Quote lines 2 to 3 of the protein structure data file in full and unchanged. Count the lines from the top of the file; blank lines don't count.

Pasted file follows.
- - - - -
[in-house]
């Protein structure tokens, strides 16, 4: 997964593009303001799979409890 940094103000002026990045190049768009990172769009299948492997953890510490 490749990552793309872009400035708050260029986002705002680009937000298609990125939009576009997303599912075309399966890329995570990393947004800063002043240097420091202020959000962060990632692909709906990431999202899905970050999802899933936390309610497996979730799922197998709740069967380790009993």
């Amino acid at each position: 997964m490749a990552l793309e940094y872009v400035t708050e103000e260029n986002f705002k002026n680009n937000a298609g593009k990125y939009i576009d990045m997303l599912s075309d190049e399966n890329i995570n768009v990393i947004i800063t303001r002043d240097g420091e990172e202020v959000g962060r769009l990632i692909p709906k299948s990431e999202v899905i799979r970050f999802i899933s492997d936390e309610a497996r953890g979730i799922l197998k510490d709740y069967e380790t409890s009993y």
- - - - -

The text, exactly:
């Protein structure tokens, strides 16, 4: 997964593009303001799979409890 940094103000002026990045190049768009990172769009299948492997953890510490 490749990552793309872009400035708050260029986002705002680009937000298609990125939009576009997303599912075309399966890329995570990393947004800063002043240097420091202020959000962060990632692909709906990431999202899905970050999802899933936390309610497996979730799922197998709740069967380790009993």
């Amino acid at each position: 997964m490749a990552l793309e940094y872009v400035t708050e103000e260029n986002f705002k002026n680009n937000a298609g593009k990125y939009i576009d990045m997303l599912s075309d190049e399966n890329i995570n768009v990393i947004i800063t303001r002043d240097g420091e990172e202020v959000g962060r769009l990632i692909p709906k299948s990431e999202v899905i799979r970050f999802i899933s492997d936390e309610a497996r953890g979730i799922l197998k510490d709740y069967e380790t409890s009993y």